Parameters of Care Summary - Refractory Periodontitis
- This is not a single disease entity.
- Refers to the destructive periodontal diseases in patients who, when longitudinally monitored, demonstrate additional attachment loss at one or more sites, despite well-executed therapeutic and patient efforts to stop the progression of disease.
- The "refractory" designation can be applied to all forms of destructive periodontal disease that appear to be non-responsive to treatment; e.g., refractory chronic periodontitis and refractory aggressive periodontitis.
Conventional therapy that has usually been performed:
- Patient education and customized oral hygiene instructions.
- Scaling and root planing
- Local and/or systemic antimicrobial agents
- Eliminate or control local contributing factors.
- Surgical therapy
- Extraction of severely involved teeth
- Occlusal therapy
- Periodontal maintenance and re-evaluation
- Occurrence of additional clinical attachment loss after repeated attempts to control the infection with conventional periodontal therapy.
- Diagnosis should only be made in patients who satisfactorily comply with recommended oral hygiene procedures and follow a rigorous program of periodontal maintenance.
Diagnosis is not appropriate for patients who:
- Have received incomplete or inadequate conventional therapy.
- Have systemic conditions that may increase susceptibility to periodontal infections.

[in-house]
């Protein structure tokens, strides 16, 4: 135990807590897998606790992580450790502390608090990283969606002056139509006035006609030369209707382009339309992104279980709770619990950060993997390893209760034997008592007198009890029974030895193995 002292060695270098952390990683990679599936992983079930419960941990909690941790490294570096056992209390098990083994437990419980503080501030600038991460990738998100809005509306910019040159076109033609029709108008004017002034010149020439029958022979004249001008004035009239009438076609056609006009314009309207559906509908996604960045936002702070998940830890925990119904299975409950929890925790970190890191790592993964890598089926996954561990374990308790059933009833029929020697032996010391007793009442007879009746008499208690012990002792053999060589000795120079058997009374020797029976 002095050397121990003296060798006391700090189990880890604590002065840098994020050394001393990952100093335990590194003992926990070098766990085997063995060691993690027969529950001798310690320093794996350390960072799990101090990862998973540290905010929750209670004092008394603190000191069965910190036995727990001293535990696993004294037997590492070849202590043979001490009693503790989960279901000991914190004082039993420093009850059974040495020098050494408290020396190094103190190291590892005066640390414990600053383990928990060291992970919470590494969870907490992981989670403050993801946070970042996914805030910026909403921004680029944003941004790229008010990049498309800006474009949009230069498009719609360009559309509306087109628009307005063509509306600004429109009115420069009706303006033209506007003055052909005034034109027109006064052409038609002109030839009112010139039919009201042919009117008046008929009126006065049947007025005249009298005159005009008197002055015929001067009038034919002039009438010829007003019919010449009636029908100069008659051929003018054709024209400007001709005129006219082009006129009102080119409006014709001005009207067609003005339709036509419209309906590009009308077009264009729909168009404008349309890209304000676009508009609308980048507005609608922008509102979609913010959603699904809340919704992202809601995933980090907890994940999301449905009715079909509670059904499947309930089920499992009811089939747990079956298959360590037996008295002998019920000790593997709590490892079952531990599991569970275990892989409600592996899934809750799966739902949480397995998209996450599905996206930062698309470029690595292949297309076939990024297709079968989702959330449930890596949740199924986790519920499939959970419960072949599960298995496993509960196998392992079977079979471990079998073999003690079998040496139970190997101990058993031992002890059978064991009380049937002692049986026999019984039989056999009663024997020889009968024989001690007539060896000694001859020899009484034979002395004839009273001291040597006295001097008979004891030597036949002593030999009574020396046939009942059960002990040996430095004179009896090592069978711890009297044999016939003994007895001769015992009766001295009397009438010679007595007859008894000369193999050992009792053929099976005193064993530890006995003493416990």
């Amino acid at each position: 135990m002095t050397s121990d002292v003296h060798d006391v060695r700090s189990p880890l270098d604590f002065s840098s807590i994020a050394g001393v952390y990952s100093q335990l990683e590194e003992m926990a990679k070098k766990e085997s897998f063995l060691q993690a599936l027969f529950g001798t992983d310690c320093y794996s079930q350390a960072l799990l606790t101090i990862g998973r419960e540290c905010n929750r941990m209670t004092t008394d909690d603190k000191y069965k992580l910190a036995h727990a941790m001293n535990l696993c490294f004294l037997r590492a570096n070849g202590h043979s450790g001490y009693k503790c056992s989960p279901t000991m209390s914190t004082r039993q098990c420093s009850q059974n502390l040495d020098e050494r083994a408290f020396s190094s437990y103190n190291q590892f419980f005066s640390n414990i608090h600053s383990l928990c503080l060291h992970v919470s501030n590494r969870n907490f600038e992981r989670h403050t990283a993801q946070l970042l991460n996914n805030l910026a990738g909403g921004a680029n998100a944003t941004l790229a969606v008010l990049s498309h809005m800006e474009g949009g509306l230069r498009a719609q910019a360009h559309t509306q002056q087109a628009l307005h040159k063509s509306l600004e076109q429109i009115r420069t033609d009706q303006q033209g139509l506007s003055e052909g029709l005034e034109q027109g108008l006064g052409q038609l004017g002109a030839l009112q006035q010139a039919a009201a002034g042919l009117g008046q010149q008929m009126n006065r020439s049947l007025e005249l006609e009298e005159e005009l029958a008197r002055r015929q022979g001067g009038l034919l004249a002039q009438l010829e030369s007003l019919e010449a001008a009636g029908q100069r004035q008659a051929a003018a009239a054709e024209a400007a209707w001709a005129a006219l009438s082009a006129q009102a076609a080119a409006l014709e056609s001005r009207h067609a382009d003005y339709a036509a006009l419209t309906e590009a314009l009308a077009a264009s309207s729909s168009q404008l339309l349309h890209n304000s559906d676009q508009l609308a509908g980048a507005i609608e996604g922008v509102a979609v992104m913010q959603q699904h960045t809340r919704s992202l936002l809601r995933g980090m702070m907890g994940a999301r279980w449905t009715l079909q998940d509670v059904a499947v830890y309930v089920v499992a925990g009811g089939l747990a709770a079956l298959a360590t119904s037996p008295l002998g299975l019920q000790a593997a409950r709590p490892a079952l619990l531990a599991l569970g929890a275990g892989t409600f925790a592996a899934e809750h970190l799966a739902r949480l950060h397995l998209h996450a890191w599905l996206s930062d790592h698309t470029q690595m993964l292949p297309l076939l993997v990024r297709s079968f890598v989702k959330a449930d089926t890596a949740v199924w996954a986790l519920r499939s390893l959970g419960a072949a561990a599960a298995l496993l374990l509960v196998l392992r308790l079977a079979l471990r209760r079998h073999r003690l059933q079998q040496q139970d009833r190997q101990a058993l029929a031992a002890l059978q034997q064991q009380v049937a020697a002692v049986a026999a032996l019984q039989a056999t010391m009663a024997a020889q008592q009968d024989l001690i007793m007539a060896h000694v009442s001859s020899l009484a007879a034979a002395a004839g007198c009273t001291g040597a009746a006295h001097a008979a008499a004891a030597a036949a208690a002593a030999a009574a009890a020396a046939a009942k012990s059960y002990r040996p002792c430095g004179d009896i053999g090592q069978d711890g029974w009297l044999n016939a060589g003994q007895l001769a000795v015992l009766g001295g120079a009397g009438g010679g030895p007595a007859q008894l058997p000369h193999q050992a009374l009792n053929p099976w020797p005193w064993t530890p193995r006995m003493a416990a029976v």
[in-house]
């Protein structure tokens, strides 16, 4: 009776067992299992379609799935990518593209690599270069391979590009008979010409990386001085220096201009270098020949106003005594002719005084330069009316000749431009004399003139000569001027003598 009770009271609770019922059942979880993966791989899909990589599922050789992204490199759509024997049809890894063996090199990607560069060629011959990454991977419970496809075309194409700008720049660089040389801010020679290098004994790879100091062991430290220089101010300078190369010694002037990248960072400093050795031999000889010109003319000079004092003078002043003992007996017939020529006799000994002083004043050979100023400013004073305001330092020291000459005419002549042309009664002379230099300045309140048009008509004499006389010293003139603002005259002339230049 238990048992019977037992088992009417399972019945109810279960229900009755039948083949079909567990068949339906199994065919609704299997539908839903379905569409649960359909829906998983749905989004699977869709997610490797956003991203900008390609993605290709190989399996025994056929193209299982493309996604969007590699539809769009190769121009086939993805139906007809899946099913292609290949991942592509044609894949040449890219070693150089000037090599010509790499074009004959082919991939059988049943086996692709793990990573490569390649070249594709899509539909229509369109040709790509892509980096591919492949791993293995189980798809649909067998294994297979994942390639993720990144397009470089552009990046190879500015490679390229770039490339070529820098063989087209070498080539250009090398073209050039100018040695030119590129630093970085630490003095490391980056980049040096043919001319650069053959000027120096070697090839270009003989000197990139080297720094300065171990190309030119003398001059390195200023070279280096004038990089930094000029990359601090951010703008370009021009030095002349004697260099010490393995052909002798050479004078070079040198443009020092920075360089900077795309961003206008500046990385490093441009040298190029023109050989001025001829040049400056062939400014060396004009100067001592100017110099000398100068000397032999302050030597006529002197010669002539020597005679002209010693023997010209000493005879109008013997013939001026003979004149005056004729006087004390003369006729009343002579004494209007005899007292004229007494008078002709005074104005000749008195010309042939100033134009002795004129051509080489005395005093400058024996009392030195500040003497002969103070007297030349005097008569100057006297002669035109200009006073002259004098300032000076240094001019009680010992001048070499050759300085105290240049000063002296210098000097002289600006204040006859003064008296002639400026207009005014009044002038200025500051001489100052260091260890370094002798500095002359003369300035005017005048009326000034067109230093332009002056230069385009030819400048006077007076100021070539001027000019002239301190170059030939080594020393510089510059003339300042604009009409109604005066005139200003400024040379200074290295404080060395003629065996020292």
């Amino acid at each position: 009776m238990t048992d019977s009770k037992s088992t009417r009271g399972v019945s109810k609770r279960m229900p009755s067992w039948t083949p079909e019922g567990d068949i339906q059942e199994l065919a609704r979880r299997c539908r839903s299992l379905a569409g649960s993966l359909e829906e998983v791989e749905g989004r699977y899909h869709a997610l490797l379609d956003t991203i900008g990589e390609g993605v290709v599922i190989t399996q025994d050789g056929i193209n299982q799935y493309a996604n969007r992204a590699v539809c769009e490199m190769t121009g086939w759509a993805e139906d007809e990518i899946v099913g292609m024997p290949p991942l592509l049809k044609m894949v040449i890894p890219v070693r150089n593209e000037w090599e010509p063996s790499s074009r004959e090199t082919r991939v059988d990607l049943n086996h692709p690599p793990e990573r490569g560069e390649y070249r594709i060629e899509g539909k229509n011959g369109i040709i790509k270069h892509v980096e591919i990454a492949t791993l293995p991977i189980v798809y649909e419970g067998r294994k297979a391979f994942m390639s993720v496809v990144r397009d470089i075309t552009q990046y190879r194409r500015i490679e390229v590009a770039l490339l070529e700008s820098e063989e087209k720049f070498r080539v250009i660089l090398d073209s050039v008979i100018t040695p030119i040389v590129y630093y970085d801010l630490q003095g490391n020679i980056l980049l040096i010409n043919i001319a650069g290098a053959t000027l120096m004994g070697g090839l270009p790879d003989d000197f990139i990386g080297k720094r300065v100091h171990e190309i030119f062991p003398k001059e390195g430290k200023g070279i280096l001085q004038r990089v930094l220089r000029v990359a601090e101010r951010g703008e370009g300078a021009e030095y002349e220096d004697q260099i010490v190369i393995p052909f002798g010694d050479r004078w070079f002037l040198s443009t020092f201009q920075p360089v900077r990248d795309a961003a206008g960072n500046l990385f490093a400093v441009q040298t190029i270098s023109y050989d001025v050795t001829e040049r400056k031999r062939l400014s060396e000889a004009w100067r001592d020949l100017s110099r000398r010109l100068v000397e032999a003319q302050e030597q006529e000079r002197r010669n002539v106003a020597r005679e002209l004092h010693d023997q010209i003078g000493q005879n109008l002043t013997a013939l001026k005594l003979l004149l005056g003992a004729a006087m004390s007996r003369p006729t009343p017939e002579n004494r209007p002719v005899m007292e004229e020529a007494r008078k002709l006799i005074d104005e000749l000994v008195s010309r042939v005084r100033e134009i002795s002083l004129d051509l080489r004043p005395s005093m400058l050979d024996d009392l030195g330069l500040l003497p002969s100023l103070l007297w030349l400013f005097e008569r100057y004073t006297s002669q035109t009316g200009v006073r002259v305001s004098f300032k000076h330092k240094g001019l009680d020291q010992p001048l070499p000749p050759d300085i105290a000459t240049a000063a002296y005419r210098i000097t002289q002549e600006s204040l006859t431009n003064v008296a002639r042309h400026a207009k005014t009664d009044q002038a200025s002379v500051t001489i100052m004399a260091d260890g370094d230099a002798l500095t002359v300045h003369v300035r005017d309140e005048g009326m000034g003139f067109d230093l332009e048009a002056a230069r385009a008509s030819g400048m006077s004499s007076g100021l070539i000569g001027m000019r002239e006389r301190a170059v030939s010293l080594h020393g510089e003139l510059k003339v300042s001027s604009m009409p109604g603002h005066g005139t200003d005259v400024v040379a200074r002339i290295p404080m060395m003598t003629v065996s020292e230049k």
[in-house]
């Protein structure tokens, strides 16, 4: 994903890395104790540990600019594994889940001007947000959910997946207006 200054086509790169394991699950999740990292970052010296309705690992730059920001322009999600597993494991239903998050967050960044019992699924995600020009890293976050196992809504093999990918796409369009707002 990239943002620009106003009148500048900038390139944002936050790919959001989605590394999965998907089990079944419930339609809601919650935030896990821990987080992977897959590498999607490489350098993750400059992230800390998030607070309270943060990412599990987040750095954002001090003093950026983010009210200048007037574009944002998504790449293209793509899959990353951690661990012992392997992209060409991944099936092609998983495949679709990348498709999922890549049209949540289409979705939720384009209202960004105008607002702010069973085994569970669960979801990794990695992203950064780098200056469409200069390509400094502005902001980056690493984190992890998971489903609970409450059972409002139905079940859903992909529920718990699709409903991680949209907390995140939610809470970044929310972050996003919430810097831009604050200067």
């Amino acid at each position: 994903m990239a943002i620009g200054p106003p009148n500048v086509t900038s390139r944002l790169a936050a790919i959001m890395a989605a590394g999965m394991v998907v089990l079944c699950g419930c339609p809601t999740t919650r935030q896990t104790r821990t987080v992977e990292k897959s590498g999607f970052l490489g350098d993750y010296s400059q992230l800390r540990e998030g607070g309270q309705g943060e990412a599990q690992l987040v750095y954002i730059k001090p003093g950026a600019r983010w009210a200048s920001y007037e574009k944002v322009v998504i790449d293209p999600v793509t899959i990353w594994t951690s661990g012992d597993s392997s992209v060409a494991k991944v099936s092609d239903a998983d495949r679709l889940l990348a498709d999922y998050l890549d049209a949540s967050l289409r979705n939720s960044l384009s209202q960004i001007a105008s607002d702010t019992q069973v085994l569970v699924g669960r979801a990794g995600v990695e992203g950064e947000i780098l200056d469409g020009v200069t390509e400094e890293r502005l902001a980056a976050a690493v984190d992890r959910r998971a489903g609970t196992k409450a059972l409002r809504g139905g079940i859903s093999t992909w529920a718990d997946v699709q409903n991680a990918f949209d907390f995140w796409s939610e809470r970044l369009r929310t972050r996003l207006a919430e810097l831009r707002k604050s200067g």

- Have localized areas of rapid attachment loss which are related to other factors.
- Root fracture, retrograde pulpal diseases, foreign body impaction, root anomaly.
- Have recurrence of progressive periodontitis after many years of successful periodontal maintenance.
- Arrest or slow the progression of the disease.
- Subgingival microbial samples, and possibly antibiotic sensitivity testing.
- Antibiotic regimen.
- Conventional periodontal therapies.
- Reevaluation with microbial testing.
- Identify and control risk factors.
- Intensified periodontal maintenance program.
- May include shorter intervals between appointments.
- May include microbiologic testing.
- Arresting or controlling the disease.
- Control may not be possible in all instances. In such cases, a reasonable objective is to slow the disease progression.
Source: Journal of Periodontology, Volume 71 Number 5, May 2000 (Supplement)
Parameters are available for download from the AAP web site.